Your browser redirects to a page like the one below, where you can see a QR code displayed.
6. Next, open the Google Authenticator app on your mobile device, and tap Scan a QR code to open your device’s camera for QR code scanning.
7. Hold your device’s camera up to the displayed QR code on your browser while ensuring the QR code is in focus and fully visible on the screen.
The Google Authenticator app automatically detects the QR code and adds a new entry for your AWS IAM user, along with a six-digit authentication code. Note that the six-digit code periodically changes.
8. Now, fill in the two empty boxes on the Set up device page with two successive authentication codes from the Google Authenticator app, and click Add MFA. Doing so authenticates and registers your MFA device to your IAM user.
Note that each six-digit code is only valid for a limited period, typically 30 seconds, and expires. This time-limited aspect of the MFA code increases security by reducing the window time for attackers to intercept the code to gain unauthorized access to AWS resources.
The MFA system verifies that the user’s device generates the codes in real-time by requiring the user to provide two consecutive codes. This behavior is more secure than the codes being replayed or stolen from a previous session.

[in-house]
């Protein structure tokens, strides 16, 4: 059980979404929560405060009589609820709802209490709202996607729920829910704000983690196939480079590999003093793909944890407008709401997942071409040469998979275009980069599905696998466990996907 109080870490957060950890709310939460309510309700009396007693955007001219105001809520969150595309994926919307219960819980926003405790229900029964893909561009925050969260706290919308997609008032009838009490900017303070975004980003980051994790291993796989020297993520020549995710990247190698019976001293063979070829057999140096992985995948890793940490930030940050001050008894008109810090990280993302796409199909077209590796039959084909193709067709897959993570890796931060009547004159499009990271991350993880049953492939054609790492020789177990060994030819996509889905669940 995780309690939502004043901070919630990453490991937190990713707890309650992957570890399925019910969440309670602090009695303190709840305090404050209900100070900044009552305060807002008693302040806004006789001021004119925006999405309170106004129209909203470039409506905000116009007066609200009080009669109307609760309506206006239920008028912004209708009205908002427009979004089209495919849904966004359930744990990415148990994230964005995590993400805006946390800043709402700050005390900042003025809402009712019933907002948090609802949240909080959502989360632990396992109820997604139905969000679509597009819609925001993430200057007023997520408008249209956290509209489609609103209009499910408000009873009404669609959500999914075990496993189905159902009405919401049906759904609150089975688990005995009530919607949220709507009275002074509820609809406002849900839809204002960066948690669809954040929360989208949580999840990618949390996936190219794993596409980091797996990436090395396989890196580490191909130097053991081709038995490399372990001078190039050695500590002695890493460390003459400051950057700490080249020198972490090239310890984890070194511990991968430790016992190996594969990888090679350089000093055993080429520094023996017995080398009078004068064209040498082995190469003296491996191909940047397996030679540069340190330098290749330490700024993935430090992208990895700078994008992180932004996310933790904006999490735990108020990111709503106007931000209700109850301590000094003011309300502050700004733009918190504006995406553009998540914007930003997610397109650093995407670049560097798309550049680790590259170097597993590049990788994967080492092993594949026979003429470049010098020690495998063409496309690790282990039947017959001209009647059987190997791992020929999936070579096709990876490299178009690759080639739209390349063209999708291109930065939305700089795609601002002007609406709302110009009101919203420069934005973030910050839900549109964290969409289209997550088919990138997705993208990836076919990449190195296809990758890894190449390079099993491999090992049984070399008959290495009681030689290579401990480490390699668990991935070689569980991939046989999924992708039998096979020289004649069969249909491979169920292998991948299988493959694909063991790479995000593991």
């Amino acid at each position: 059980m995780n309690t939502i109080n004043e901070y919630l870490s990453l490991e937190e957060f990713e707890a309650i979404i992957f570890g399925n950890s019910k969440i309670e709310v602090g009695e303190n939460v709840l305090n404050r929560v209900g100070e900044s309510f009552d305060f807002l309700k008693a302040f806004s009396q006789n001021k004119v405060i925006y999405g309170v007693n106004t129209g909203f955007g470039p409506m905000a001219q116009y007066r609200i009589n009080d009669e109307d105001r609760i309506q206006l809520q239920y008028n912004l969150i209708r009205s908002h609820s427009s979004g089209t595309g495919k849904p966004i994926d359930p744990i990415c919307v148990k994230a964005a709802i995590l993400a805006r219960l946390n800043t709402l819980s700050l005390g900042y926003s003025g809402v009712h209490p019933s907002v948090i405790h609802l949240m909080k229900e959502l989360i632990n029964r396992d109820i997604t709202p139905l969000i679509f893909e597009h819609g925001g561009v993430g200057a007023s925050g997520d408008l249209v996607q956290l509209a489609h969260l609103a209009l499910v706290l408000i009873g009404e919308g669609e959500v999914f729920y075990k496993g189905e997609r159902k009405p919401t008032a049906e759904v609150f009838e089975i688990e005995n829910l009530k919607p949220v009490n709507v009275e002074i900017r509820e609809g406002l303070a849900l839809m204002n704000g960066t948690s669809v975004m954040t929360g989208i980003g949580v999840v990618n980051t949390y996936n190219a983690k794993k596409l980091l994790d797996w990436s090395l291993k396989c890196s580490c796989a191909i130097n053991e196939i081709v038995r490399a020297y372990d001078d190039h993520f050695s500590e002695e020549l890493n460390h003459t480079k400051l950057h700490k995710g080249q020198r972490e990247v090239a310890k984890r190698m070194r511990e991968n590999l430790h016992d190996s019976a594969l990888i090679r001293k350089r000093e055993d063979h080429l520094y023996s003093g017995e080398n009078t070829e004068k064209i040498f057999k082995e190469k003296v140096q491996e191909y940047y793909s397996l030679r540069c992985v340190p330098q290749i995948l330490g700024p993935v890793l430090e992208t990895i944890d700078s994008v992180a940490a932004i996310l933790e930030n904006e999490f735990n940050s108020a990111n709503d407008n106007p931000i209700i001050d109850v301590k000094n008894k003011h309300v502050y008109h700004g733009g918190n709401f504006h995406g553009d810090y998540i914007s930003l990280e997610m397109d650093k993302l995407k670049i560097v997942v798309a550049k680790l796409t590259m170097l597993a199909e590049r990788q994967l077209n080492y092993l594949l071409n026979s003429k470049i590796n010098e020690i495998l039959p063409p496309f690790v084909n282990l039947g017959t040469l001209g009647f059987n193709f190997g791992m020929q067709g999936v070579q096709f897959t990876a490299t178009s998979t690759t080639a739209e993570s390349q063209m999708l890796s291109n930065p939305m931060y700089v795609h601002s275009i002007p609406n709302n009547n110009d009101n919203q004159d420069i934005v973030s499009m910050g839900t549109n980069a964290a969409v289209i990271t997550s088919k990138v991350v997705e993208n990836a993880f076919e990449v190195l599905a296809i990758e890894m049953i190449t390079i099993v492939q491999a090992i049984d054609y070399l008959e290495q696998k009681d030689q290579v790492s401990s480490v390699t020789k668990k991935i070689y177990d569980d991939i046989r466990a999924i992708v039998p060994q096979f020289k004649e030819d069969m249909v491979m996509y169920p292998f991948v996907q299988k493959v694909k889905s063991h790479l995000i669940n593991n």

Enabling MFA authentication for an IAM user only affects that specific user’s credentials. Other IAM users in the same AWS account have distinct identities with credentials, and each identity has its own MFA configuration.
9. Lastly, return to the IAM console page, and you will see the MFA device has been successfully added for your IAM user, as shown below.
Verifying the MFA Setup
After setting up MFA for your AWS account, you still have to verify that your MFA setup is working correctly before relying on it for authentication.
To verify your MFA setup works:
1. Log out of the IAM console and log back in using your IAM user credentials. This time, you will be asked to enter a six-digit MFA authentication code from the Google Authenticator app on your device.
2. Enter the code and click Submit to complete the authentication process.
3. Finally, try accessing your AWS resources and see if all goes well.
If you cannot use your MFA device to access your AWS resources, click the Resync button on the IAM console to resynchronize your MFA device.
Security is always a top concern when it comes to cloud computing. With the help of multi-factor authentication, you enhance your AWS account’s security. And in this tutorial, you have learned how to set up AWS MFA for IAM users to safeguard your resources from unauthorized access.
With a fully functional MFA, you can be confident that your AWS account and resources are protected against malicious activity.
Securing your account via the AWS Management Console works great, that is for sure. But if you prefer to work on a command-line environment, why not use AWS MFA via the AWS CLI instead?